For example, lots of the convention voting we're about to describe involves voice votes -- a guy at the podium asks for the crowd to shout "yea" or "nay" and then judges who is screaming the loudest. Part of this simply came down to one group out-screaming the other. That ... actually seems strangely appropriate.
Alex Wong/Getty Images
"WE LEARNED IT BY WATCHING YOU!"
I sat down with several of those Republican delegates who, up until the minute of Donald Trump's confirmation as their candidate, were trying to get a chance to overturn the primary results. The process is difficult to explain in full, mainly because it makes no f*****g sense. To boil it down, that long, torturous primary lets candidates win delegates (designated party insiders and other officials), who then go to the convention and cast the vote that actually matters. But both parties have tried to leave themselves enough wiggle room to let those delegates pick somebody else in the extremely unlikely event that the primary voters pick a candidate who is a human dumpster fire. They mainly do this by keeping the convention voting rules vague and confusing, and by allowing them to be changed pretty much any goddamned time the party feels like it.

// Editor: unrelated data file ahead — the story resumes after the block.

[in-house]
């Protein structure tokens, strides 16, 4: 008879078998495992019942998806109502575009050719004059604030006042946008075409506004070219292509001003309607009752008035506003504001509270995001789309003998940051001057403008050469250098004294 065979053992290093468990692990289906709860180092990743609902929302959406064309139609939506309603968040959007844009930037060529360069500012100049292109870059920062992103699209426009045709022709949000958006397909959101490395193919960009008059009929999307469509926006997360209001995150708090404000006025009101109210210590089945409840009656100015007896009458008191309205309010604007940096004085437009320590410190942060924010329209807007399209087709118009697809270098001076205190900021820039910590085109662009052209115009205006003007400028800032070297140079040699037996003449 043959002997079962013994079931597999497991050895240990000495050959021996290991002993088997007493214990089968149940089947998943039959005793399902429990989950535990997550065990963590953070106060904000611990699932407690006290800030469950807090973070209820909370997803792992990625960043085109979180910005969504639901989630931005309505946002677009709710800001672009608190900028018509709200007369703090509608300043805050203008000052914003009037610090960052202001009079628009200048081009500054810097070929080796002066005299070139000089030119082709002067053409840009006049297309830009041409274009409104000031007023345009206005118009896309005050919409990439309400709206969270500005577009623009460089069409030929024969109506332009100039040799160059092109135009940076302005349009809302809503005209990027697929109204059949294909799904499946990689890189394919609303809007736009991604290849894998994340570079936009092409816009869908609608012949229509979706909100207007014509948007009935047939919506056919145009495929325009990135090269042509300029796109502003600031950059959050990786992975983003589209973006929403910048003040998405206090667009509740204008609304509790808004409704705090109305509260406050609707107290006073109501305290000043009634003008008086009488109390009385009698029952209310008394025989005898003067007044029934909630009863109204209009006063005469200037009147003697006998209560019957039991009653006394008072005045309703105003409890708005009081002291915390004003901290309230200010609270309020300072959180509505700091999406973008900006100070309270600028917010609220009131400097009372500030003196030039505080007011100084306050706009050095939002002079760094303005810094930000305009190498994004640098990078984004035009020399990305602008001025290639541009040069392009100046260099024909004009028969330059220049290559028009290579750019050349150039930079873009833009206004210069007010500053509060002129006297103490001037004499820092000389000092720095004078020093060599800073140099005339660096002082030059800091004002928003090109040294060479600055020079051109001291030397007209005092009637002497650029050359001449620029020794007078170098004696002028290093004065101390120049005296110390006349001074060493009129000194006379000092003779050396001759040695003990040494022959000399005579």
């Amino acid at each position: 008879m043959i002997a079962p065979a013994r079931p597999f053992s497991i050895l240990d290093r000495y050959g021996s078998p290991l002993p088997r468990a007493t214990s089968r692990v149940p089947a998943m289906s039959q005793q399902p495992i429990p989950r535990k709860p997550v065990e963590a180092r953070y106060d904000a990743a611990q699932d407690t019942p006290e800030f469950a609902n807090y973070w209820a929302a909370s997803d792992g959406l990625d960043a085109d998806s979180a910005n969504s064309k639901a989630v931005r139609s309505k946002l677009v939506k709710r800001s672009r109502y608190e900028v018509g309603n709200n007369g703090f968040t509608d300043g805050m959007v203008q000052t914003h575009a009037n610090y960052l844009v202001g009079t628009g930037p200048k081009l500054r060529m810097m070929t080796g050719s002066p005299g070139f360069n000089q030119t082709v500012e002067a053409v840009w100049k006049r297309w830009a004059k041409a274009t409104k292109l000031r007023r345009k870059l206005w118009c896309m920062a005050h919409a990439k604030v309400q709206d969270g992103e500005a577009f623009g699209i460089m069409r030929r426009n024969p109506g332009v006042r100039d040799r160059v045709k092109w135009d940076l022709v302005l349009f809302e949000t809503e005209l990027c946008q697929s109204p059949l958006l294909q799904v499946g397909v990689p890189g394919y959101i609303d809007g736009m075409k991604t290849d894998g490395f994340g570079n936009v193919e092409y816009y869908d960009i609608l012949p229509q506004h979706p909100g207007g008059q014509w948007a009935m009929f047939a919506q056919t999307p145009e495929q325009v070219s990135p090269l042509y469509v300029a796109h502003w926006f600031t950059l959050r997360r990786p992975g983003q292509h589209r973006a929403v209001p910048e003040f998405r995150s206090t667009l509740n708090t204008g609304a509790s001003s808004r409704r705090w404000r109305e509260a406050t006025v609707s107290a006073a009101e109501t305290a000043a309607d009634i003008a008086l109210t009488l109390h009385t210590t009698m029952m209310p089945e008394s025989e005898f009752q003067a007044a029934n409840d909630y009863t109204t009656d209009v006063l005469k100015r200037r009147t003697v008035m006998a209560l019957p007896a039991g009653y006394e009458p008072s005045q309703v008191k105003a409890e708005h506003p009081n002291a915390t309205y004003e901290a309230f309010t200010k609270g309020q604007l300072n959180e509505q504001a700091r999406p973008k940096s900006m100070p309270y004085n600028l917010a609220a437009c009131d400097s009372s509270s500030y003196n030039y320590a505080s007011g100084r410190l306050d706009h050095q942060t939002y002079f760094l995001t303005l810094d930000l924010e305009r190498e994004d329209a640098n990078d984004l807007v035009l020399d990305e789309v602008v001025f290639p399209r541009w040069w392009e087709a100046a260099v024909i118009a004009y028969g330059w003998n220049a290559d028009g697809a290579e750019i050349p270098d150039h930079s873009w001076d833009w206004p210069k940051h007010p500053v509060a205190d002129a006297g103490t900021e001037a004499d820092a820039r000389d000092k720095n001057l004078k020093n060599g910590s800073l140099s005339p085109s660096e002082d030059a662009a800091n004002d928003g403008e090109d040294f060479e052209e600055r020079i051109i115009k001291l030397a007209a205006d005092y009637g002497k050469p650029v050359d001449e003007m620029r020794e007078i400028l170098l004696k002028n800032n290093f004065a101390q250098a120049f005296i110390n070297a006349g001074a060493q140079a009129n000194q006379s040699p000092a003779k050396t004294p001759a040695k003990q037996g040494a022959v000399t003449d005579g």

As you can imagine, the Republicans had a sizable group of delegates who wanted one last chance to nominate anyone, literally anyone, possibly even an inanimate object, who wasn't Donald Trump. So on the first day of the convention, the Republican National Committee had everyone vote on a new set of rules that would clarify that, yes, delegates are absolutely bound to vote the way their state voted -- the rule would not allow them to switch their vote away from Trump, no matter what.